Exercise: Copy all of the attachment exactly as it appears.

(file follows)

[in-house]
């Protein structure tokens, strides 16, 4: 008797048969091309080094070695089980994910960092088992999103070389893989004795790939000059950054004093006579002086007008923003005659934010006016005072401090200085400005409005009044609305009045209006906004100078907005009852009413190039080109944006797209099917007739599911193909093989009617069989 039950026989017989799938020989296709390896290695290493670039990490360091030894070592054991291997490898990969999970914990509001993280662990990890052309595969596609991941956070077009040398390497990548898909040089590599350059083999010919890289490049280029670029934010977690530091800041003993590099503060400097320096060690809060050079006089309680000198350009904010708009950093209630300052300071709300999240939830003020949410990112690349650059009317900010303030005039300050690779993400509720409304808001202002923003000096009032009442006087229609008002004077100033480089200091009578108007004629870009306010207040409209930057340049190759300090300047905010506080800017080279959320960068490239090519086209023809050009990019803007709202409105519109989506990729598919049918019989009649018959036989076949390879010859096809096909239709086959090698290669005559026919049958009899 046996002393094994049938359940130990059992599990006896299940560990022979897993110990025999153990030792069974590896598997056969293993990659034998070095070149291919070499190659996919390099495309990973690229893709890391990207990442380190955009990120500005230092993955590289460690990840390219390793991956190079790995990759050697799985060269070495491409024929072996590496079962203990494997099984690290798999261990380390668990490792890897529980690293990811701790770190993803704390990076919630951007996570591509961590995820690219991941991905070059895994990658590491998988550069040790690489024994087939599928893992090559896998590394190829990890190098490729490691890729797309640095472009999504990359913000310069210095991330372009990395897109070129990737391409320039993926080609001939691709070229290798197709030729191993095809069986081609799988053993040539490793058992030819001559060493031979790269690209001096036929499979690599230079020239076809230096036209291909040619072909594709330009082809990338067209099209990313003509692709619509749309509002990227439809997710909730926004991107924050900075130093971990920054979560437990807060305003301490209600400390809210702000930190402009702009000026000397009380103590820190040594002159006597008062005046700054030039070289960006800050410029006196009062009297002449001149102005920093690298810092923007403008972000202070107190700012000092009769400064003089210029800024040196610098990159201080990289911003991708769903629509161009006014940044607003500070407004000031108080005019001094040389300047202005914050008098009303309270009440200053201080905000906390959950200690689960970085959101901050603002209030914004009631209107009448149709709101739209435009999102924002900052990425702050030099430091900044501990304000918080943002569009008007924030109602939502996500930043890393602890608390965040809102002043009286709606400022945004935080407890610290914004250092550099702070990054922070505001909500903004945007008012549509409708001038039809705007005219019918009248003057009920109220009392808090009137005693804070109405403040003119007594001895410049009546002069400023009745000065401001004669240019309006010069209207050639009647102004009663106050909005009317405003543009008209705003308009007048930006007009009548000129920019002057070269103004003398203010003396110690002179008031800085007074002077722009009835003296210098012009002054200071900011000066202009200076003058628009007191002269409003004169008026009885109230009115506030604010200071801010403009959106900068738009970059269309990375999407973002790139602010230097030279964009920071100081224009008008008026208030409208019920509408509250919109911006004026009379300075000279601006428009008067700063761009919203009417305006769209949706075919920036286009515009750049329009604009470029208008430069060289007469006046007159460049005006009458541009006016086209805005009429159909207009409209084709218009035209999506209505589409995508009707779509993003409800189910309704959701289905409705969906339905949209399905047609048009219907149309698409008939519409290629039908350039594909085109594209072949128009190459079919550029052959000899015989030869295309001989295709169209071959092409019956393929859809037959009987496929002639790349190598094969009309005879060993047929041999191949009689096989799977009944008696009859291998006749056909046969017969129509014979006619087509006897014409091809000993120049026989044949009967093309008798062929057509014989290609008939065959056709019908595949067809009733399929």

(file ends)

[in-house]
């Protein structure tokens, strides 16, 4: 008797048969091309080094070695089980994910960092088992999103070389893989004795790939000059950054004093006579002086007008923003005659934010006016005072401090200085400005409005009044609305009045209006906004100078907005009852009413190039080109944006797209099917007739599911193909093989009617069989 039950026989017989799938020989296709390896290695290493670039990490360091030894070592054991291997490898990969999970914990509001993280662990990890052309595969596609991941956070077009040398390497990548898909040089590599350059083999010919890289490049280029670029934010977690530091800041003993590099503060400097320096060690809060050079006089309680000198350009904010708009950093209630300052300071709300999240939830003020949410990112690349650059009317900010303030005039300050690779993400509720409304808001202002923003000096009032009442006087229609008002004077100033480089200091009578108007004629870009306010207040409209930057340049190759300090300047905010506080800017080279959320960068490239090519086209023809050009990019803007709202409105519109989506990729598919049918019989009649018959036989076949390879010859096809096909239709086959090698290669005559026919049958009899 046996002393094994049938359940130990059992599990006896299940560990022979897993110990025999153990030792069974590896598997056969293993990659034998070095070149291919070499190659996919390099495309990973690229893709890391990207990442380190955009990120500005230092993955590289460690990840390219390793991956190079790995990759050697799985060269070495491409024929072996590496079962203990494997099984690290798999261990380390668990490792890897529980690293990811701790770190993803704390990076919630951007996570591509961590995820690219991941991905070059895994990658590491998988550069040790690489024994087939599928893992090559896998590394190829990890190098490729490691890729797309640095472009999504990359913000310069210095991330372009990395897109070129990737391409320039993926080609001939691709070229290798197709030729191993095809069986081609799988053993040539490793058992030819001559060493031979790269690209001096036929499979690599230079020239076809230096036209291909040619072909594709330009082809990338067209099209990313003509692709619509749309509002990227439809997710909730926004991107924050900075130093971990920054979560437990807060305003301490209600400390809210702000930190402009702009000026000397009380103590820190040594002159006597008062005046700054030039070289960006800050410029006196009062009297002449001149102005920093690298810092923007403008972000202070107190700012000092009769400064003089210029800024040196610098990159201080990289911003991708769903629509161009006014940044607003500070407004000031108080005019001094040389300047202005914050008098009303309270009440200053201080905000906390959950200690689960970085959101901050603002209030914004009631209107009448149709709101739209435009999102924002900052990425702050030099430091900044501990304000918080943002569009008007924030109602939502996500930043890393602890608390965040809102002043009286709606400022945004935080407890610290914004250092550099702070990054922070505001909500903004945007008012549509409708001038039809705007005219019918009248003057009920109220009392808090009137005693804070109405403040003119007594001895410049009546002069400023009745000065401001004669240019309006010069209207050639009647102004009663106050909005009317405003543009008209705003308009007048930006007009009548000129920019002057070269103004003398203010003396110690002179008031800085007074002077722009009835003296210098012009002054200071900011000066202009200076003058628009007191002269409003004169008026009885109230009115506030604010200071801010403009959106900068738009970059269309990375999407973002790139602010230097030279964009920071100081224009008008008026208030409208019920509408509250919109911006004026009379300075000279601006428009008067700063761009919203009417305006769209949706075919920036286009515009750049329009604009470029208008430069060289007469006046007159460049005006009458541009006016086209805005009429159909207009409209084709218009035209999506209505589409995508009707779509993003409800189910309704959701289905409705969906339905949209399905047609048009219907149309698409008939519409290629039908350039594909085109594209072949128009190459079919550029052959000899015989030869295309001989295709169209071959092409019956393929859809037959009987496929002639790349190598094969009309005879060993047929041999191949009689096989799977009944008696009859291998006749056909046969017969129509014979006619087509006897014409091809000993120049026989044949009967093309008798062929057509014989290609008939065959056709019908595949067809009733399929």